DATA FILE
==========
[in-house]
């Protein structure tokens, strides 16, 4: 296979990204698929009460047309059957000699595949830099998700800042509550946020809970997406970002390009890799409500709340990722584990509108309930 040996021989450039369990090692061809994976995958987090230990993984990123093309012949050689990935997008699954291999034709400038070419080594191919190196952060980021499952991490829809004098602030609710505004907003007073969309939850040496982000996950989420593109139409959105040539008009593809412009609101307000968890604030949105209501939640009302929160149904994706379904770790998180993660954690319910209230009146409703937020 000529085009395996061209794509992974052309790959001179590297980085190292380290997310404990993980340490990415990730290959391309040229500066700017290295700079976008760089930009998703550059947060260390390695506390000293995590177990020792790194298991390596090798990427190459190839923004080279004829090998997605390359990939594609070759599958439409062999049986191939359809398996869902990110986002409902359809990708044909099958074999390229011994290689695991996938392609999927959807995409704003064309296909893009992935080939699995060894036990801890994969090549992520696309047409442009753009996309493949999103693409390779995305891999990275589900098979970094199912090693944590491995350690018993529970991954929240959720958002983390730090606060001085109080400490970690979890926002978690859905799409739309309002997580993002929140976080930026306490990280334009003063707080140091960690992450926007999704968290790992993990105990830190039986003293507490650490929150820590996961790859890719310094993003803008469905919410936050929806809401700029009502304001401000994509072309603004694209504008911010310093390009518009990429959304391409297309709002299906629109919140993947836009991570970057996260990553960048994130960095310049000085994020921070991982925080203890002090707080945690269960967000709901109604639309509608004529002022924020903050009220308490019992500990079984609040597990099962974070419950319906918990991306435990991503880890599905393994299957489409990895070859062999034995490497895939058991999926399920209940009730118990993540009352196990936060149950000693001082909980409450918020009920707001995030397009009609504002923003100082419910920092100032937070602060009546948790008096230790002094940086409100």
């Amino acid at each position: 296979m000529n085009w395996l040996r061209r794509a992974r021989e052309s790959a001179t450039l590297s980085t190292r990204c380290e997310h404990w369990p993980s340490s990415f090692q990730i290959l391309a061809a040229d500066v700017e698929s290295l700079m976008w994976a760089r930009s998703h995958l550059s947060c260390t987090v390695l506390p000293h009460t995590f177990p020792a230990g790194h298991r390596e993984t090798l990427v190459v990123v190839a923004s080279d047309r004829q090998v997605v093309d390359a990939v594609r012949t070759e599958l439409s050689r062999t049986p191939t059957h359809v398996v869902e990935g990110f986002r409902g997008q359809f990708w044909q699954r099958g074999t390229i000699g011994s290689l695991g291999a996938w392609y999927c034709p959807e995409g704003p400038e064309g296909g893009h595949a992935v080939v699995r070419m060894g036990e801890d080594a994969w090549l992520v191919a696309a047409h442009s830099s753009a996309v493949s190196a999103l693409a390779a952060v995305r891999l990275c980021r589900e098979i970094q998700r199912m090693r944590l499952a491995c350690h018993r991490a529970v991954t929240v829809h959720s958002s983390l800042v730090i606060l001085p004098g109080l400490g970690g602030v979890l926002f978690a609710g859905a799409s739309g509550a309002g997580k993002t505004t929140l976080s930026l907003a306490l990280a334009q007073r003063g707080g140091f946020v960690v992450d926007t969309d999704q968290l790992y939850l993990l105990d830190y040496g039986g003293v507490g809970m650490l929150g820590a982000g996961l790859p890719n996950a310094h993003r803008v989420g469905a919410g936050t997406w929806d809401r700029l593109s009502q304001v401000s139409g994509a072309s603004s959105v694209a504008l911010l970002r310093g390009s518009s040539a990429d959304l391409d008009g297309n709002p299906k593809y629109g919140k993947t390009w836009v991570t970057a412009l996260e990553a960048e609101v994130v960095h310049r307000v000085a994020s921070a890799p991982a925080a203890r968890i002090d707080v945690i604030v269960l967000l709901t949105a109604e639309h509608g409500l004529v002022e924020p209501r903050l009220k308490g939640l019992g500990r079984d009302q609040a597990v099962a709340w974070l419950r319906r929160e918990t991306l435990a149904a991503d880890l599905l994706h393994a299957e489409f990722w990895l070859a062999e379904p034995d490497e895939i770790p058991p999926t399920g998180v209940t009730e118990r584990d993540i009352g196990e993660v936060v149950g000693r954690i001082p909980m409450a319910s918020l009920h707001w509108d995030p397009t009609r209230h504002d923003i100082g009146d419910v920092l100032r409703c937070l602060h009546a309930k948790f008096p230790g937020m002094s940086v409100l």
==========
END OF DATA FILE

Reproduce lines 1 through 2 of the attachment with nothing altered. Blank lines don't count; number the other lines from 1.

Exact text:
[in-house]
């Protein structure tokens, strides 16, 4: 296979990204698929009460047309059957000699595949830099998700800042509550946020809970997406970002390009890799409500709340990722584990509108309930 040996021989450039369990090692061809994976995958987090230990993984990123093309012949050689990935997008699954291999034709400038070419080594191919190196952060980021499952991490829809004098602030609710505004907003007073969309939850040496982000996950989420593109139409959105040539008009593809412009609101307000968890604030949105209501939640009302929160149904994706379904770790998180993660954690319910209230009146409703937020 000529085009395996061209794509992974052309790959001179590297980085190292380290997310404990993980340490990415990730290959391309040229500066700017290295700079976008760089930009998703550059947060260390390695506390000293995590177990020792790194298991390596090798990427190459190839923004080279004829090998997605390359990939594609070759599958439409062999049986191939359809398996869902990110986002409902359809990708044909099958074999390229011994290689695991996938392609999927959807995409704003064309296909893009992935080939699995060894036990801890994969090549992520696309047409442009753009996309493949999103693409390779995305891999990275589900098979970094199912090693944590491995350690018993529970991954929240959720958002983390730090606060001085109080400490970690979890926002978690859905799409739309309002997580993002929140976080930026306490990280334009003063707080140091960690992450926007999704968290790992993990105990830190039986003293507490650490929150820590996961790859890719310094993003803008469905919410936050929806809401700029009502304001401000994509072309603004694209504008911010310093390009518009990429959304391409297309709002299906629109919140993947836009991570970057996260990553960048994130960095310049000085994020921070991982925080203890002090707080945690269960967000709901109604639309509608004529002022924020903050009220308490019992500990079984609040597990099962974070419950319906918990991306435990991503880890599905393994299957489409990895070859062999034995490497895939058991999926399920209940009730118990993540009352196990936060149950000693001082909980409450918020009920707001995030397009009609504002923003100082419910920092100032937070602060009546948790008096230790002094940086409100």